The inter- continental transfer of plants, animals, knowledge, and technology changed the world, as communities interacted with completely new species, tools, and ideas. The Columbian Exchange marked the beginning of a period of rapid cultural change. *Infographic showing the transfer of goods and diseases from the Columbian Exchange.

  7. Lesson summary: The Columbian Exchange

    The spread of a disease to a large group of people within a population in a short period of time. An economic theory that was designed to maximize trade for a nation and especially maximize the amount of gold and silver a country had. The process by which commodities (horses, tomatoes, sugar, etc.), people, and diseases crossed the Atlantic.

  8. Columbian Exchange

    The Virgin of Guadalupe became the patron saint of the Americas and the most popular among Catholic saints in general. Above all, she remains an enduring example and evidence of the Columbian Exchange. Watch this BRI Homework Help video on the Columbian Exchange for a review of the main ideas in this essay.

  9. The Columbian Exchange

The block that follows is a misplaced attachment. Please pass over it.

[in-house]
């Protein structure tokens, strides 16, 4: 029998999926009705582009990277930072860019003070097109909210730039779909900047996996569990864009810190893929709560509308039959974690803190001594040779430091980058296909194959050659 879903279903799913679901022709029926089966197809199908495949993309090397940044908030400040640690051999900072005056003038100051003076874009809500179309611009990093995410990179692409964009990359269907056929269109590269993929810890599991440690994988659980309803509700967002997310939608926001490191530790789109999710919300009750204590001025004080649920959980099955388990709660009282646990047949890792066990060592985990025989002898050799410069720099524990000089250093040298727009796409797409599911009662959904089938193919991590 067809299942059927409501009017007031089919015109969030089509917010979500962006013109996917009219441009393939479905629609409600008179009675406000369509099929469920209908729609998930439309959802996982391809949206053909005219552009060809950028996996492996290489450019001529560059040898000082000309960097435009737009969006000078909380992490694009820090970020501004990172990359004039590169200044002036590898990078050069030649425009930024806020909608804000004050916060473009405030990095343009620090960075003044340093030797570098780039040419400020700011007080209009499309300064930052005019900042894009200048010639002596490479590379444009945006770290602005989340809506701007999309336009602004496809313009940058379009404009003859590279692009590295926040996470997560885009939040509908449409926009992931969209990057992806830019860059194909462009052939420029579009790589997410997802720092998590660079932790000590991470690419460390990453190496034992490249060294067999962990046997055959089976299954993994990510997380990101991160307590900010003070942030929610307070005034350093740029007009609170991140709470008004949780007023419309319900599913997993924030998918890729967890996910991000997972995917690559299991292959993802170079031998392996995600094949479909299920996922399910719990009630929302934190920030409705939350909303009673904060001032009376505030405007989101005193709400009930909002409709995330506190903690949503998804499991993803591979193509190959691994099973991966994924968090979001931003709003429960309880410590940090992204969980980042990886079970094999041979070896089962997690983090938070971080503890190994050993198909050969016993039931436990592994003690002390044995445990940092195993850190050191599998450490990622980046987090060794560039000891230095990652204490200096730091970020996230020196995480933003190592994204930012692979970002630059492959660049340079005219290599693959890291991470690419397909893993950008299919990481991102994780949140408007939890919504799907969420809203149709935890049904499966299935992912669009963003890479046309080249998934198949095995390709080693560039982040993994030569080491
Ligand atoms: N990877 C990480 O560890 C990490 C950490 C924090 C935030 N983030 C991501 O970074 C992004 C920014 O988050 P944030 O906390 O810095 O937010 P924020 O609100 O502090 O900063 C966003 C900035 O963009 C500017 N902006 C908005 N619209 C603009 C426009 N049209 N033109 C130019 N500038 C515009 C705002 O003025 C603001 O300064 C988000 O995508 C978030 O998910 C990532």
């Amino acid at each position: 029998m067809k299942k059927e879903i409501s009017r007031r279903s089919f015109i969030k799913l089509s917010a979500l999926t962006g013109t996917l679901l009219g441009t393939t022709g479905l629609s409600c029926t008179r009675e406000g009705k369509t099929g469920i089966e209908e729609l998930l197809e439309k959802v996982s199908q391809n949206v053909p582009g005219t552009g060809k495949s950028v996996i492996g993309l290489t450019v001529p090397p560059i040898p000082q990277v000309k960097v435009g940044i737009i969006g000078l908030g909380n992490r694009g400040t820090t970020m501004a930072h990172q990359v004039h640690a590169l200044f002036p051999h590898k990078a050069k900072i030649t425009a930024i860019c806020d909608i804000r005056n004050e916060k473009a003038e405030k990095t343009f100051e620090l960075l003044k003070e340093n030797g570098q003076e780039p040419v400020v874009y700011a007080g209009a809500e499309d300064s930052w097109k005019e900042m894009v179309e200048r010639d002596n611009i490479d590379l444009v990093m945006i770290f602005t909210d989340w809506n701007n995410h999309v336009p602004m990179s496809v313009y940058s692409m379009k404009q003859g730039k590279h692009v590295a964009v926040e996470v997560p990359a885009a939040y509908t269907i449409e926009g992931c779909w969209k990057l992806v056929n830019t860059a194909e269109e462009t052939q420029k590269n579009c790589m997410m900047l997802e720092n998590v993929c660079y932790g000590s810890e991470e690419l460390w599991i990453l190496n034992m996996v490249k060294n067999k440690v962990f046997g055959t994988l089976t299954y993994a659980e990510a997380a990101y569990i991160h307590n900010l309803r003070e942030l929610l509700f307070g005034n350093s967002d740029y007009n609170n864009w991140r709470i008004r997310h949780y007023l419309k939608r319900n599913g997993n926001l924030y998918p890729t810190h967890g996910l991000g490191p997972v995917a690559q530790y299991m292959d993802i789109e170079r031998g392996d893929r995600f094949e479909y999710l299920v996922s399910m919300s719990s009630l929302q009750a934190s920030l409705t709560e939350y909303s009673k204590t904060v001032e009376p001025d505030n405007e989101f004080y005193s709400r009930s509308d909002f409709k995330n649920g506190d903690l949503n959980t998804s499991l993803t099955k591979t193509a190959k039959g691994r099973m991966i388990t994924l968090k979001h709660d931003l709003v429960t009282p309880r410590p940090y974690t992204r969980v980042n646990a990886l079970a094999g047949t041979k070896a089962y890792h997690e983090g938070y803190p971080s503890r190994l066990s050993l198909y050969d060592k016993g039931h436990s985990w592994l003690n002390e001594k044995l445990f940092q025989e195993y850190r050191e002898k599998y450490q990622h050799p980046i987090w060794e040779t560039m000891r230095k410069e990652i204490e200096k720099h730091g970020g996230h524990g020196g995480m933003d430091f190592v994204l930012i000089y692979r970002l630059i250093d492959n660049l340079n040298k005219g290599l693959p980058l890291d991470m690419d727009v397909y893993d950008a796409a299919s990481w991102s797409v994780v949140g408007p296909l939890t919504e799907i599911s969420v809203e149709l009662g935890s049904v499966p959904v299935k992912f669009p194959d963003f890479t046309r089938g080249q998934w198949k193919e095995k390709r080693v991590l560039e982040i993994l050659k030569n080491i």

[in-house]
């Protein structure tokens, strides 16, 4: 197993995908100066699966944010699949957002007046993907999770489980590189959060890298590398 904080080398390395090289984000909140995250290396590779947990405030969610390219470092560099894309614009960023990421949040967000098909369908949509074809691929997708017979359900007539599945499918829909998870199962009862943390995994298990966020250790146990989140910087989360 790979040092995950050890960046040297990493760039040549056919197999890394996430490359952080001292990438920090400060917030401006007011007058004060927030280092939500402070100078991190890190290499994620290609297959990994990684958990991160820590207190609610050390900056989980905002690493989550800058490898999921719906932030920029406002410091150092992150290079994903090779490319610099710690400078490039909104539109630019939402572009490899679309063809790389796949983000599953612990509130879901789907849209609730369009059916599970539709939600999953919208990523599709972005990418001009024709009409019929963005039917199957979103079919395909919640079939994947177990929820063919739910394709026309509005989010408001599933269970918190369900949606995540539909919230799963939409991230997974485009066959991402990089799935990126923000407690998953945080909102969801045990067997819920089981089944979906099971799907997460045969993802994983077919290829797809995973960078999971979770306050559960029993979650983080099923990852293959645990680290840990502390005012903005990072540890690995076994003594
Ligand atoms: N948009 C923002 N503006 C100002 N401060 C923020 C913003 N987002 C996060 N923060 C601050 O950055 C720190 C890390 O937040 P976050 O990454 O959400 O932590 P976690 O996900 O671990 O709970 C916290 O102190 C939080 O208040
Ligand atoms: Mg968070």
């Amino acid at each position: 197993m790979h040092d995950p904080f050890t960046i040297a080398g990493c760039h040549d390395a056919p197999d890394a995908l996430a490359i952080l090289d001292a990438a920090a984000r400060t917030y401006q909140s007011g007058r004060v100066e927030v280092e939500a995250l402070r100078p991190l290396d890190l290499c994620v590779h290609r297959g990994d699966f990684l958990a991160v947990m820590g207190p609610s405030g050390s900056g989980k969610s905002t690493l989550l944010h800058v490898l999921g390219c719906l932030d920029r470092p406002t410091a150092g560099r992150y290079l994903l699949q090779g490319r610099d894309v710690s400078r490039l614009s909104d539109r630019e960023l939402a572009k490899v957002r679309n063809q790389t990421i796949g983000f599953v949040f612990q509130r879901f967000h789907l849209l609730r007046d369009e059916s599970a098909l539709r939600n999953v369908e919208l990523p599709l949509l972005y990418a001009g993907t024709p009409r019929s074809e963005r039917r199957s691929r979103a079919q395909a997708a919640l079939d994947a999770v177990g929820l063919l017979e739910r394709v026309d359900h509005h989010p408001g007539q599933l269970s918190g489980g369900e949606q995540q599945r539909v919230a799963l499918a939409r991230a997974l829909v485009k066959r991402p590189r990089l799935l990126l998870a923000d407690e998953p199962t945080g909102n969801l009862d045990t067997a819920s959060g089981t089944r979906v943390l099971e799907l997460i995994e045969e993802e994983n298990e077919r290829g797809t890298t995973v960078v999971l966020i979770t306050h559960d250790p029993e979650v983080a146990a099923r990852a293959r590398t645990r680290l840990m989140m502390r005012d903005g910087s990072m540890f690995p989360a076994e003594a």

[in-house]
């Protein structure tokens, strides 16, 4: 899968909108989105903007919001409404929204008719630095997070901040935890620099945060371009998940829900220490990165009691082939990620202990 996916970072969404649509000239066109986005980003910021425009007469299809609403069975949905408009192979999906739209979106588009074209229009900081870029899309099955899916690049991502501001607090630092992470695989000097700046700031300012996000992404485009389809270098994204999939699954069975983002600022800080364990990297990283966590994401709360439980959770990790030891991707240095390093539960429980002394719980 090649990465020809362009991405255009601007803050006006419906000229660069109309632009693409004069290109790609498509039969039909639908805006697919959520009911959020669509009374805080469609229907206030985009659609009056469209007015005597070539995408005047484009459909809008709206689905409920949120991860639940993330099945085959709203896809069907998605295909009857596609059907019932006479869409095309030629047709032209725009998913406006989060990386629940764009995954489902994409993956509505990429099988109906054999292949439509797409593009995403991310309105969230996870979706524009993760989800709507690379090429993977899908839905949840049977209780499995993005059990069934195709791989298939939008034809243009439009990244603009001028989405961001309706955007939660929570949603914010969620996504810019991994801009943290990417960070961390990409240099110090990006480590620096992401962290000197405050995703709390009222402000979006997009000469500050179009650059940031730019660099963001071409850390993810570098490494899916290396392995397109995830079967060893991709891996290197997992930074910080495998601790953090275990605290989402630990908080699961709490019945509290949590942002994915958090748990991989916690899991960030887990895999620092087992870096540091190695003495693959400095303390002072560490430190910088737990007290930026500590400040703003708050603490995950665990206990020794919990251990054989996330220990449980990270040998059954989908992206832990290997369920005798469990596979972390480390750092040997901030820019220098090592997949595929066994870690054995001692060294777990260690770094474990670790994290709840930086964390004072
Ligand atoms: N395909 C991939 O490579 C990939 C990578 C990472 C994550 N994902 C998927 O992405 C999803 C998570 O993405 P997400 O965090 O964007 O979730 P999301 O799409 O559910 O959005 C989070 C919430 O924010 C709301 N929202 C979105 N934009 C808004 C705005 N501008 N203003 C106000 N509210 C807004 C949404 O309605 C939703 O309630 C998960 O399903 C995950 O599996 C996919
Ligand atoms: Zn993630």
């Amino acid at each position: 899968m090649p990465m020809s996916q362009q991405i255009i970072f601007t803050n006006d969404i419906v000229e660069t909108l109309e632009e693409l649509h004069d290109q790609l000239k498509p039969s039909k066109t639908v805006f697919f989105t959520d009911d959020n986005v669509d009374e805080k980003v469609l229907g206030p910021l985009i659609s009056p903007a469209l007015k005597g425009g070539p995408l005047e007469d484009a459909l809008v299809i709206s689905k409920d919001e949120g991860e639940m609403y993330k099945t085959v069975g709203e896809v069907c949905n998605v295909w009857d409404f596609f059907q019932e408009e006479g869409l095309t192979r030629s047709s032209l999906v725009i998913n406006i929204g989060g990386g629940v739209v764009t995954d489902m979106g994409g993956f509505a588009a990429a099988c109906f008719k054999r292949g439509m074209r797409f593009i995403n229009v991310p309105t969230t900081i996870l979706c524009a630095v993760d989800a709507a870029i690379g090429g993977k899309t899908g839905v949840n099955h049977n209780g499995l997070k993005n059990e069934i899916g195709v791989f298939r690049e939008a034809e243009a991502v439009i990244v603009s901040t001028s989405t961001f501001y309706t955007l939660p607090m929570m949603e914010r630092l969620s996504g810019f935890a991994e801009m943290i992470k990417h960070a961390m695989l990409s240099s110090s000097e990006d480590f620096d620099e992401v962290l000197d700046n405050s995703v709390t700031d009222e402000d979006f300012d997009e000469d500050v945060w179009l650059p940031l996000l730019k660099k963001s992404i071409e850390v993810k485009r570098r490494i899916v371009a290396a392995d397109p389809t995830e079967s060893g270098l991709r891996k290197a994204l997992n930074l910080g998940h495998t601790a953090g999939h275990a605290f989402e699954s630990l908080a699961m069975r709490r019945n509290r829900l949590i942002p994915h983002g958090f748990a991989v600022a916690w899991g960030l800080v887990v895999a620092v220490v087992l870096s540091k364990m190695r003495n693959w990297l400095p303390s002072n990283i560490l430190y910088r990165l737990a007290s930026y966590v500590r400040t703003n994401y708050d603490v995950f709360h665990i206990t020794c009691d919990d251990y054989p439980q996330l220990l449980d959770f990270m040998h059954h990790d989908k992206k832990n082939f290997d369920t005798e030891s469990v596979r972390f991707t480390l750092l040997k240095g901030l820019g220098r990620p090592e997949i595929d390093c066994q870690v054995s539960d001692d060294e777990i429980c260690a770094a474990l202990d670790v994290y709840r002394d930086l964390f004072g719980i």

These two-way exchanges between the Americas and Europe/Africa are known collectively as the Columbian Exchange. Figure 1. With European exploration and settlement of the New World, goods and diseases began crossing the Atlantic Ocean in both directions. This "Columbian Exchange" soon had global implications.

  10. The Columbian Exchange Summary and Study Guide

    The Columbian Exchange: Biological and Cultural Consequences of 1492 is one of the first environmental histories and was published in 1972. It has remained in print since and was reissued in 2003 as a special 30th anniversary edition with a new preface and foreword. This study guide refers to the 2003 Praeger edition of the book. Crosby earned ...